PLM Sales is one of the topics, I have a special passion for blogging about. Some of my previous articles about PLM sales, in case you missed that:
In the last four months in COVID19, we learned a lot about how the pandemic is changing the world – technology, business, shopping, lifestyle. Today, I want to talk about how the COVID19 pandemic will be re-shaping PLM sales.
The reality of air travel is brutal. You can see stats published by Airline and TSA report. The image says everything you want to know.
But the forecast is even more interesting. My attention was caught by a Bloomberg article – U.S. Airlines Face End of Business Travel as They Knew It.
“It is likely that business travel will never return to pre-Covid levels,” said Adam Pilarski, senior vice president at Avitas, an aviation consultant. “It is one of those unfortunate cases where the industry will be permanently impaired and what we lost now is gone, never to come back.”
At stake is the most lucrative part of the airline industry, driven by businesses that accepted — however grudgingly — the need to plop down a few thousand dollars for a last-minute ticket across the U.S. or over an ocean. Business travel makes up 60% to 70% of industry sales, according to estimates by the trade group Airlines for America.
That’s under threat in the wake of an unprecedented collapse in passengers that started four months ago. Half the respondents in a survey of Fortune 500 CEOs said trips at their companies would never return to what they were before Covid-19, according to Fortune magazine.
How is it related to PLM Sales? Here is my take. The reality of PLM sales is a very long sales process including presentations, workshops, onsite visits, discussions with many representatives of the teams. To sell PLM means to take an entire company and sell them to PLM vision, benefits, and change process. And it requires many hours of meetings. As we are transforming from personal meetings to a variety of online tools, the question of how it will transform PLM sales is the one that made me think the most.
My personal experience of working with engineers and manufacturing companies online have started from PLM consulting and then continued with my work at OpenBOM. There are many factors that need to be taken into account – time zones, connection quality, language, and presentation skills. These are the same for everything we do online these days. Here are some specific PLM observations on what we can expect in the future of online PLM sales.
1- Online Materials
Companies are looking at how to learn remotely. The workshops and presentations will be transformed not only to happen online but also to happen over a longer period of time when both sides vendor and customer will be able to share information about PLM tech and products.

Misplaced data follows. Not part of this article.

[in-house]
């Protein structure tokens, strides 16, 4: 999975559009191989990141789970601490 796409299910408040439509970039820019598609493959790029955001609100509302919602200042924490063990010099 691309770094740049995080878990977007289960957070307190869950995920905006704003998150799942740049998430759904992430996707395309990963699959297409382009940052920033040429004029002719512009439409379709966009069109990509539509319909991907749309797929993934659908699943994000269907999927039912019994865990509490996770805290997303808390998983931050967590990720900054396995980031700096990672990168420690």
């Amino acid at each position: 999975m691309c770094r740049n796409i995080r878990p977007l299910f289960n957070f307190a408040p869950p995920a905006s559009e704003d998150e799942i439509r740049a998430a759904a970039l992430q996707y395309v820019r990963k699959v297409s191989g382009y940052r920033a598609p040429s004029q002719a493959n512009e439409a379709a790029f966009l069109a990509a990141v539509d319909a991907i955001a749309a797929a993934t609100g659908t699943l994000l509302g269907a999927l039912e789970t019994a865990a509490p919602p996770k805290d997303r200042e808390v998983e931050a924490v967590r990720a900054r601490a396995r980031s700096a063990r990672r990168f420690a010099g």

2- Requirements Presentation
Even a bigger challenge then online materials, we will need to figure out the way to collect requirements in a virtual form from manufacturing companies, their advisers, consultants located everywhere in the world. How to make these requirements available to everyone will be an interesting question to discuss.
3- Cloud enabled sales tools
While having tools like Zoom and others is a must-have, it is not enough for sales. It is time to invest in a cloud-based sales performance team. It enables the sales team to track metrics and communicate their progress on deals in real-time from anywhere, compared to their peers. Performance visibility is one of the key elements to help sales to perform remotely.
4- Online PLM tools
Last, but probably the most important. Access to real PLM tools online will be a big difference in PLM sales moving forward. Significant progress was made by PLM companies in cloud PLM development including hosted and SaaS tools. To be able to provide instant registration, testing, and experiments with the tool will not be an option anymore. Show me the tool -will be a new PLM mantra.
What is my conclusion?
We are facing the end of PLM sales as we knew that. I don’t expect things to get back to pre-COVID19. The change was forced on manufacturing companies, PLM sales, and consulting. There is no way back. There is a way forward to re-imaging the way PLM will be sold. An interesting thing that it will also drive the re-imagination of PLM itself. The need to provide online tools, evaluation, and technical platform will drive interest in infrastructure and tools that will naturally support collaboration and virtual environment. SaaS PLM tools and hosted testing environment will play a significant role together with video and other modern remote sales skills. If you’re in PLM sales, it is a time to learn new stuff. If you’re a PLM architect, it is time to think about new tech and products. Just my thoughts…
Disclaimer: I’m co-founder and CEO of OpenBOM developing cloud based bill of materials and inventory management tool for manufacturing companies, hardware startups, and supply chain. My opinion can be unintentionally biased.